A medical device (also referred to herein as an “apparatus”) can be used in a variety of minimally-invasive medical procedures such as disc nucleus replacement. The following description discusses the use of the medical device in an intervertebral disc procedure, but it should be understood that the medical device can be used in procedures on other areas of a body, including other tissue, such as bone structures, collagen tissues and/or soft tissue areas.

The term “cannula” is used here to mean a component of the medical device or apparatus having one or more passageways configured to receive a medical device therethrough and provide access to an interior portion of an intervertebral disc. For example, the cannula can be substantially tubular. The cannula can have a variety of different shapes and sizes, such as having a round or octagonal outer perimeter.

As used in this specification and the appended claims, the singular forms “a,” “an” and “the” include plural referents unless the context clearly dictates otherwise. Thus, for example, the term “a lumen” is intended to mean a single lumen or a combination of lumens. Furthermore, the words “proximal” and “distal” refer to direction closer to and away from, respectively, an operator (e.g., surgeon, physician, nurse, technician, etc.) who would insert the medical device into the patient, with the tip-end (i.e., distal end) of the device inserted inside a patient's body. Thus, for example, the end of a medical device inserted inside the patient's body would be the distal end of the medical device, while the end of the medical device outside the patient's body would be the proximal end of the medical device.

FIG. 1 is a schematic representation of a medical device according to an embodiment of the invention shown inserted within an intervertebral disc. The medical device 10 includes a cannula 20 having a proximal portion 22, a distal portion 24 and a lumen (not shown in FIG. 1) extending from the proximal portion 22 to the distal portion 24 of the cannula 20. The distal portion 24 of the cannula is configured to provide percutaneous access to an intervertebral disc D shown in FIG. 1 between two vertebral bodies V. The cannula 20 can include a sharpened distal end to penetrate the disc D or a separate device such as a stylet can be used to penetrate the disc D prior to inserting the cannula 20. An elongate body 30 can be movably disposed within the lumen of the cannula 20. The elongate body 30 includes a proximal portion 32, a distal portion 34, and an internal passageway (not shown) extending from the proximal portion 32 to the distal portion 34. The elongate body 30 can also include at least one cutting member 38 and one or more openings 46 on an outer surface of the elongate body 30. The opening(s) 46 is in communication with the internal passageway, and the internal passageway can be coupled to a suction source 40 (e.g., a vacuum source). In alternative embodiments, the cannula may include its own opening(s) and/or cutting member.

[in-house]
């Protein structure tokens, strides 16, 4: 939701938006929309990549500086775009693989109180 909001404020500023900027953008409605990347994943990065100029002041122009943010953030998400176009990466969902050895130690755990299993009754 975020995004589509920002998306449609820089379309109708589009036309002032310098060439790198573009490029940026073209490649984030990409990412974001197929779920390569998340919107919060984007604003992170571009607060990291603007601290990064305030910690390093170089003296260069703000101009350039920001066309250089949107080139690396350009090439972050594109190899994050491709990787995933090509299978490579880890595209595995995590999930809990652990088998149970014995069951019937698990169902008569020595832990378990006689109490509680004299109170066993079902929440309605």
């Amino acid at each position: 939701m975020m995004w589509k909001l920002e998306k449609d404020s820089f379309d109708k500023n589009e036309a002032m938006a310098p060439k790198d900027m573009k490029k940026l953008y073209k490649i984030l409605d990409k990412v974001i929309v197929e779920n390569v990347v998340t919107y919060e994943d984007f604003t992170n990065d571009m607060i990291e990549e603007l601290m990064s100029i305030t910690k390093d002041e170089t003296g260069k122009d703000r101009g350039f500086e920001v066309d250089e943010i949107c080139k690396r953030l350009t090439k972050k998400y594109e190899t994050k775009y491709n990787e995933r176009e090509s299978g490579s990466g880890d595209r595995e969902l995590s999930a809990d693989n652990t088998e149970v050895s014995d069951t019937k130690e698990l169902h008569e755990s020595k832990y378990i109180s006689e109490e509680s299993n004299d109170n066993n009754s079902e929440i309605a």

The cutting member 38 can be embodied in a variety of different manners, as will be described below, and is configured to loosen, disrupt and/or tear tissue within the interior portion (e.g., nucleus) of the intervertebral disc D. The cutting member 38 can be disposed on an outer surface of elongate body 30 or within an interior portion of elongate body 30. The cutting member 38 can also be formed on an edge or perimeter defined by one or more openings 46 on a wall of the elongate body 30. The opening(s) 46 can be located at a variety of different locations on the elongate body 30. The opening(s) 46 is configured such that tissue from within the intervertebral disc D can be pulled through the opening(s) 46 and into the internal passageway via the suction force supplied through the internal passageway 36. The tissue removed from the intervertebral disc D can be collected in a container 42 coupled to the elongate body 30. In some embodiments, the suction force can pull or draw a portion of tissue into the elongate body, and the cutting member can sever that portion of tissue from the remainder of the tissue.